US20070287057A1 - Method for making a hydrophilic corrosion resistant coating on low grade stainless steel/alloys for bipolar plates - Google Patents

Method for making a hydrophilic corrosion resistant coating on low grade stainless steel/alloys for bipolar plates Download PDF

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US20070287057A1
US20070287057A1 US11/450,793 US45079306A US2007287057A1 US 20070287057 A1 US20070287057 A1 US 20070287057A1 US 45079306 A US45079306 A US 45079306A US 2007287057 A1 US2007287057 A1 US 2007287057A1
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plate
flow
titanium
fuel cell
oxide layer
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Mahmoud H. Abd Elhamid
Youssef M. Mikhail
Richard H. Blunk
Upendra Rao
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GM Global Technology Operations LLC
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    • CCHEMISTRY; METALLURGY
    • C23COATING METALLIC MATERIAL; COATING MATERIAL WITH METALLIC MATERIAL; CHEMICAL SURFACE TREATMENT; DIFFUSION TREATMENT OF METALLIC MATERIAL; COATING BY VACUUM EVAPORATION, BY SPUTTERING, BY ION IMPLANTATION OR BY CHEMICAL VAPOUR DEPOSITION, IN GENERAL; INHIBITING CORROSION OF METALLIC MATERIAL OR INCRUSTATION IN GENERAL
    • C23CCOATING METALLIC MATERIAL; COATING MATERIAL WITH METALLIC MATERIAL; SURFACE TREATMENT OF METALLIC MATERIAL BY DIFFUSION INTO THE SURFACE, BY CHEMICAL CONVERSION OR SUBSTITUTION; COATING BY VACUUM EVAPORATION, BY SPUTTERING, BY ION IMPLANTATION OR BY CHEMICAL VAPOUR DEPOSITION, IN GENERAL
    • C23C26/00Coating not provided for in groups C23C2/00 - C23C24/00
    • CCHEMISTRY; METALLURGY
    • C23COATING METALLIC MATERIAL; COATING MATERIAL WITH METALLIC MATERIAL; CHEMICAL SURFACE TREATMENT; DIFFUSION TREATMENT OF METALLIC MATERIAL; COATING BY VACUUM EVAPORATION, BY SPUTTERING, BY ION IMPLANTATION OR BY CHEMICAL VAPOUR DEPOSITION, IN GENERAL; INHIBITING CORROSION OF METALLIC MATERIAL OR INCRUSTATION IN GENERAL
    • C23CCOATING METALLIC MATERIAL; COATING MATERIAL WITH METALLIC MATERIAL; SURFACE TREATMENT OF METALLIC MATERIAL BY DIFFUSION INTO THE SURFACE, BY CHEMICAL CONVERSION OR SUBSTITUTION; COATING BY VACUUM EVAPORATION, BY SPUTTERING, BY ION IMPLANTATION OR BY CHEMICAL VAPOUR DEPOSITION, IN GENERAL
    • C23C10/00Solid state diffusion of only metal elements or silicon into metallic material surfaces
    • C23C10/02Pretreatment of the material to be coated
    • HELECTRICITY
    • H01BASIC ELECTRIC ELEMENTS
    • H01MPROCESSES OR MEANS, e.g. BATTERIES, FOR THE DIRECT CONVERSION OF CHEMICAL ENERGY INTO ELECTRICAL ENERGY
    • H01M8/00Fuel cells; Manufacture thereof
    • H01M8/02Details
    • H01M8/0202Collectors; Separators, e.g. bipolar separators; Interconnectors
    • H01M8/0204Non-porous and characterised by the material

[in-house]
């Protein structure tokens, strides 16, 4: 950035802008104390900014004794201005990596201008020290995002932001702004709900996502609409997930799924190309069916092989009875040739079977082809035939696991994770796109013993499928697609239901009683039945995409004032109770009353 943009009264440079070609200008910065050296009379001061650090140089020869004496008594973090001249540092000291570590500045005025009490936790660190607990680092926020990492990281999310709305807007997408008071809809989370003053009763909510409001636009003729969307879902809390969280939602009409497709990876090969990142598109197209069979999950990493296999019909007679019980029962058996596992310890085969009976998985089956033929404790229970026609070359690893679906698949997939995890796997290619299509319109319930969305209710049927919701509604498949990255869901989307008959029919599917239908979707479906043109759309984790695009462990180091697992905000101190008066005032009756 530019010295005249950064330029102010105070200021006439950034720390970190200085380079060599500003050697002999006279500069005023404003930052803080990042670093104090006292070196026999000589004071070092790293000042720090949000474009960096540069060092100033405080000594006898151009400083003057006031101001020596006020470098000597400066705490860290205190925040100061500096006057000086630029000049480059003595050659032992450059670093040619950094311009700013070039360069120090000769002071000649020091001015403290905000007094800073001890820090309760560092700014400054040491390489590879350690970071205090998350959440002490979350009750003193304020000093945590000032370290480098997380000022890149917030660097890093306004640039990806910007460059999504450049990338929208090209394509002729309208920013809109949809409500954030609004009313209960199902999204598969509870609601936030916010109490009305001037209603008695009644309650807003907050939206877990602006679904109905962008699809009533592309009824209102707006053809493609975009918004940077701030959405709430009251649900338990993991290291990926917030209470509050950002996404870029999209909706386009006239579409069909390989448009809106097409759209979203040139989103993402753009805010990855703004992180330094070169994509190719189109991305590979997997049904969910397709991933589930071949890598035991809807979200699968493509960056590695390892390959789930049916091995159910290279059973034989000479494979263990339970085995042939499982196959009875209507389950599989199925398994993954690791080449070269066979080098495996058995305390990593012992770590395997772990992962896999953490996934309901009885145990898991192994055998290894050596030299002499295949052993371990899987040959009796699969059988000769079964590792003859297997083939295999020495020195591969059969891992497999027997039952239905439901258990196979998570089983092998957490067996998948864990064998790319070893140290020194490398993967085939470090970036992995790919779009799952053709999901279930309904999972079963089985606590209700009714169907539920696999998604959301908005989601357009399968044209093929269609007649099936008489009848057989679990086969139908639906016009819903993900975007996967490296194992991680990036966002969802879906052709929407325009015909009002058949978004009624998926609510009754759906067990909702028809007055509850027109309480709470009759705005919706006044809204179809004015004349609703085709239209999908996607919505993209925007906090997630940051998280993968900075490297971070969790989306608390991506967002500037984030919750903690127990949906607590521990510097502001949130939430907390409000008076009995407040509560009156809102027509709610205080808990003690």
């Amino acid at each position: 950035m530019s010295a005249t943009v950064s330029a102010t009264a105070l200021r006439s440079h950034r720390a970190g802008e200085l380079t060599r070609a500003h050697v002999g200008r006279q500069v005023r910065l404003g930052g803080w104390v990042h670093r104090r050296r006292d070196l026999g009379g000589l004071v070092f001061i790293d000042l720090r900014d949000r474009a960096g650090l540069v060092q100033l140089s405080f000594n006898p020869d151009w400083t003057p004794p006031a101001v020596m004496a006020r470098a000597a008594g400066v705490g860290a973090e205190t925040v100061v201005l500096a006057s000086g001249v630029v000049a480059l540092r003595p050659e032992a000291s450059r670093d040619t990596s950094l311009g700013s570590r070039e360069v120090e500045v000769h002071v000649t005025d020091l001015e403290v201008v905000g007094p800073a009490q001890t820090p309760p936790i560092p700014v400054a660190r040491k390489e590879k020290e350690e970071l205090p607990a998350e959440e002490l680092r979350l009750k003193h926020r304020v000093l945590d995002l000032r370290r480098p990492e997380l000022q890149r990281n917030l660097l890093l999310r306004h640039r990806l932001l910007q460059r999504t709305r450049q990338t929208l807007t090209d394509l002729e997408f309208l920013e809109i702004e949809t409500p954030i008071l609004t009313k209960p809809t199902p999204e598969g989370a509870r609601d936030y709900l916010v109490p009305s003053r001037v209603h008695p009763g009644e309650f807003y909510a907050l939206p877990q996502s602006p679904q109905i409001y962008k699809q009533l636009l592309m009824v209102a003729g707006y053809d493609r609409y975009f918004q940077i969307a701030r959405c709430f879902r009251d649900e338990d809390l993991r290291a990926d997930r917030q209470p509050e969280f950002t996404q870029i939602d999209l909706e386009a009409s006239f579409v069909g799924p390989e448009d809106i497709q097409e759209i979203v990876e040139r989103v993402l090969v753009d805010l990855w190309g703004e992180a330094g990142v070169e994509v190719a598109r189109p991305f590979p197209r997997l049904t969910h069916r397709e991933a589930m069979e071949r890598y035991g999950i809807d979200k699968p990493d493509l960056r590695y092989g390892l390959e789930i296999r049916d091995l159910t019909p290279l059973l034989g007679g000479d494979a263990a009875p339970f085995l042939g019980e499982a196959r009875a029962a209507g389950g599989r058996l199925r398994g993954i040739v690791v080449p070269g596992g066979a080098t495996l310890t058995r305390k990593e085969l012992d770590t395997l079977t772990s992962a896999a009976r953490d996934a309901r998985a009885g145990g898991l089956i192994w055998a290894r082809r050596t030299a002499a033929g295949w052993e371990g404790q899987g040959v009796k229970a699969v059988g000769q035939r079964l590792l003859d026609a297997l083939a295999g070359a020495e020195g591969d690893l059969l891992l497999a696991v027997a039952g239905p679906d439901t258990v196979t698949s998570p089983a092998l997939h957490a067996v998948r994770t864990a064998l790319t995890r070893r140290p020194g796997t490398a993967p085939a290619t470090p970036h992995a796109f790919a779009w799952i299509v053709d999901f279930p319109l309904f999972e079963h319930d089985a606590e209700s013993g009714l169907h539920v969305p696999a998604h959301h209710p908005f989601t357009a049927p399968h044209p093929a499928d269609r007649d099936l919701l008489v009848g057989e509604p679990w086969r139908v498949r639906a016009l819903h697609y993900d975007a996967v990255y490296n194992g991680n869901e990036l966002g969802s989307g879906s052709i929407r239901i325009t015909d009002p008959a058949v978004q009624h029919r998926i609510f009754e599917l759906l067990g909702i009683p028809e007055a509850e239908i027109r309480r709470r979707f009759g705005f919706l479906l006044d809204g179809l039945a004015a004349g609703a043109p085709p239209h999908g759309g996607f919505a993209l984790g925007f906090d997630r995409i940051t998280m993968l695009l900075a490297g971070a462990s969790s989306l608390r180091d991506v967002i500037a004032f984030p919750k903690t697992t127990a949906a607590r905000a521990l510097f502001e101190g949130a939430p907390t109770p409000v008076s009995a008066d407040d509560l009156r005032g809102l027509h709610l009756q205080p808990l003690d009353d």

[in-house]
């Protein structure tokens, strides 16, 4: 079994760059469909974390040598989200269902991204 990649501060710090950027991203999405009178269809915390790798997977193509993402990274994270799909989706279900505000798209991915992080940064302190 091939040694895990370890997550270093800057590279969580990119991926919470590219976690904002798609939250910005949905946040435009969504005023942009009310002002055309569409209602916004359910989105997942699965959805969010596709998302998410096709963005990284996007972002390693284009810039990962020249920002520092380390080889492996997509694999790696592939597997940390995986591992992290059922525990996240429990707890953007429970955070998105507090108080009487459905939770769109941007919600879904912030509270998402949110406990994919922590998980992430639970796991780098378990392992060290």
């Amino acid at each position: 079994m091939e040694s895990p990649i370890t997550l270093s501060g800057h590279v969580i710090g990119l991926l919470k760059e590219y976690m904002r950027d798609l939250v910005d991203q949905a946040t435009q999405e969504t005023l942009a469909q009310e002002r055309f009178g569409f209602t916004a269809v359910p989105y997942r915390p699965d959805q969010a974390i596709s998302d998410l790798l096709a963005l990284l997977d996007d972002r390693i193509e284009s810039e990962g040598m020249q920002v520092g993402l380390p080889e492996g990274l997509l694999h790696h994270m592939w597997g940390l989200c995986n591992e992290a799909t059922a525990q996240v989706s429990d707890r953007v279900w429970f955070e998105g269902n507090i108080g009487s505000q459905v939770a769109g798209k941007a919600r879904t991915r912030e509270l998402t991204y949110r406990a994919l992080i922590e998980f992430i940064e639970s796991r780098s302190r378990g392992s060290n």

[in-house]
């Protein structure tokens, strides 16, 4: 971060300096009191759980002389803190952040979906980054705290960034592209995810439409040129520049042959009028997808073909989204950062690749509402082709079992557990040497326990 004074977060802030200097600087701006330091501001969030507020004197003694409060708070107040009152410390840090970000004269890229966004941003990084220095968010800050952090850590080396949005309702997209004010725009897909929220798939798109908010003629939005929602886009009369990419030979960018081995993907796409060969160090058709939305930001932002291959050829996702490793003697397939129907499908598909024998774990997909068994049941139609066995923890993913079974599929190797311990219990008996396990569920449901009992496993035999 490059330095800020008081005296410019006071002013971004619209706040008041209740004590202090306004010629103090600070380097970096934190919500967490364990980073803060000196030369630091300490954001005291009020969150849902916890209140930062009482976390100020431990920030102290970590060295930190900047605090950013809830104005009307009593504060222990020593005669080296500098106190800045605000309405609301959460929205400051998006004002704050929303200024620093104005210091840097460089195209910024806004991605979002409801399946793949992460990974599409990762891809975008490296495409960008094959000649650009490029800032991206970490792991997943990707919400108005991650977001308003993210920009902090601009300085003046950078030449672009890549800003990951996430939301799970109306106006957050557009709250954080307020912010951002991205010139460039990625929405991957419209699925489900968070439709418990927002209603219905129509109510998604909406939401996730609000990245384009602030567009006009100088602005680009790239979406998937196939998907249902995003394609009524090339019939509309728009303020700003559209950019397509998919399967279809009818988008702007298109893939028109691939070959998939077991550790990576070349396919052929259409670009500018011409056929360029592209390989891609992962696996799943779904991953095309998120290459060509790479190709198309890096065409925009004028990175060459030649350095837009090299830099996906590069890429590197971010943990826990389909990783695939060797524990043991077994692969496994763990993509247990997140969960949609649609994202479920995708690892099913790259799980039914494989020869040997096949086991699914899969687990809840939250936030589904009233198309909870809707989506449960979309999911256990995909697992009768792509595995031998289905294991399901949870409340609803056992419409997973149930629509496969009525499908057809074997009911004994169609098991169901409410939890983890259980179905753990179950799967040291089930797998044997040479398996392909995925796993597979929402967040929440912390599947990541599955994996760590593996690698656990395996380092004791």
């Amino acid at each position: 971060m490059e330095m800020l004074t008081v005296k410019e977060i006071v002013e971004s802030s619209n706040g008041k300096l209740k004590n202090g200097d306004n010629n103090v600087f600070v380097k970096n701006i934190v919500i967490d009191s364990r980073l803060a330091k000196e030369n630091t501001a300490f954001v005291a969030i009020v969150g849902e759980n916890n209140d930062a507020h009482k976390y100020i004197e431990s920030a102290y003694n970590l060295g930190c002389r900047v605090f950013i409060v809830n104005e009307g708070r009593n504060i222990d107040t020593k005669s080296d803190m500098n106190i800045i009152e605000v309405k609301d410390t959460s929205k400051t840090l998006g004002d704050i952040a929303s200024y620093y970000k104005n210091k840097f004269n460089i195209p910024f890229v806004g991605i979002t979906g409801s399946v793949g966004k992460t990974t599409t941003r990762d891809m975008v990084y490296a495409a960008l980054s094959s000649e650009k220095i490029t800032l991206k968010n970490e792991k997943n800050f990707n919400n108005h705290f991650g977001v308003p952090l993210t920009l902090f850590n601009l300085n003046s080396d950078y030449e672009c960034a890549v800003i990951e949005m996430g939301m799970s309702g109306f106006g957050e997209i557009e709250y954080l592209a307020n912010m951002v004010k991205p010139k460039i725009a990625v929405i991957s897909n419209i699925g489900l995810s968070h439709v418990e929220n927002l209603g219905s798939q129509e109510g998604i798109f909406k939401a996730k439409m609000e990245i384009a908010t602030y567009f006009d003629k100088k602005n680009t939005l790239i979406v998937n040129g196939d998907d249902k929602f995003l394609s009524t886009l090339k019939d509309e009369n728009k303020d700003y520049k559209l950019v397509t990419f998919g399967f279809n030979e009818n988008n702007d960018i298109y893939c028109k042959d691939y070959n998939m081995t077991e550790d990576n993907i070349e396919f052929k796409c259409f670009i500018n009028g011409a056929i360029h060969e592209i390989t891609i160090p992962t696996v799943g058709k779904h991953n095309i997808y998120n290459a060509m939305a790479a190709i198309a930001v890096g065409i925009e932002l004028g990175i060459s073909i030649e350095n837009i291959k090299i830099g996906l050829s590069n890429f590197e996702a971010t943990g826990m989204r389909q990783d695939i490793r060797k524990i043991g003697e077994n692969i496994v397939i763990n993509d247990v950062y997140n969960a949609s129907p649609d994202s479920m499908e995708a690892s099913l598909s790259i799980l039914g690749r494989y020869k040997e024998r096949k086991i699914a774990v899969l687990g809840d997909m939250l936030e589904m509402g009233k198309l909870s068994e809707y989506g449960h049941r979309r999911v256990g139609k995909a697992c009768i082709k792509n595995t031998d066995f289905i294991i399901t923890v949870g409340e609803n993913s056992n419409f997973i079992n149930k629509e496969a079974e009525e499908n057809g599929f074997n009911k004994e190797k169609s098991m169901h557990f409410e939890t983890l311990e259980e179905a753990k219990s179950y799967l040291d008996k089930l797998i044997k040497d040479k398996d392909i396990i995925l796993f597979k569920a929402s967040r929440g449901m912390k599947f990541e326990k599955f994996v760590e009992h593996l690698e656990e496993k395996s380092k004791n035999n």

• HELECTRICITY
    • H01BASIC ELECTRIC ELEMENTS
    • H01MPROCESSES OR MEANS, e.g. BATTERIES, FOR THE DIRECT CONVERSION OF CHEMICAL ENERGY INTO ELECTRICAL ENERGY
    • H01M8/00Fuel cells; Manufacture thereof
    • H01M8/02Details
    • H01M8/0202Collectors; Separators, e.g. bipolar separators; Interconnectors
    • H01M8/0204Non-porous and characterised by the material
    • H01M8/0206Metals or alloys
    • HELECTRICITY
    • H01BASIC ELECTRIC ELEMENTS
    • H01MPROCESSES OR MEANS, e.g. BATTERIES, FOR THE DIRECT CONVERSION OF CHEMICAL ENERGY INTO ELECTRICAL ENERGY
    • H01M8/00Fuel cells; Manufacture thereof
    • H01M8/02Details
    • H01M8/0202Collectors; Separators, e.g. bipolar separators; Interconnectors
    • H01M8/0204Non-porous and characterised by the material
    • H01M8/0206Metals or alloys
    • H01M8/0208Alloys
    • H01M8/021Alloys based on iron
    • HELECTRICITY
    • H01BASIC ELECTRIC ELEMENTS
    • H01MPROCESSES OR MEANS, e.g. BATTERIES, FOR THE DIRECT CONVERSION OF CHEMICAL ENERGY INTO ELECTRICAL ENERGY
    • H01M8/00Fuel cells; Manufacture thereof
    • H01M8/02Details
    • H01M8/0202Collectors; Separators, e.g. bipolar separators; Interconnectors
    • H01M8/0204Non-porous and characterised by the material
    • H01M8/0223Composites
    • H01M8/0228Composites in the form of layered or coated products
    • HELECTRICITY
    • H01BASIC ELECTRIC ELEMENTS
    • H01MPROCESSES OR MEANS, e.g. BATTERIES, FOR THE DIRECT CONVERSION OF CHEMICAL ENERGY INTO ELECTRICAL ENERGY
    • H01M8/00Fuel cells; Manufacture thereof
    • H01M8/02Details
    • H01M8/0202Collectors; Separators, e.g. bipolar separators; Interconnectors
    • H01M8/0258Collectors; Separators, e.g. bipolar separators; Interconnectors characterised by the configuration of channels, e.g. by the flow field of the reactant or coolant
    • HELECTRICITY
    • H01BASIC ELECTRIC ELEMENTS
    • H01MPROCESSES OR MEANS, e.g. BATTERIES, FOR THE DIRECT CONVERSION OF CHEMICAL ENERGY INTO ELECTRICAL ENERGY
    • H01M8/00Fuel cells; Manufacture thereof
    • H01M8/02Details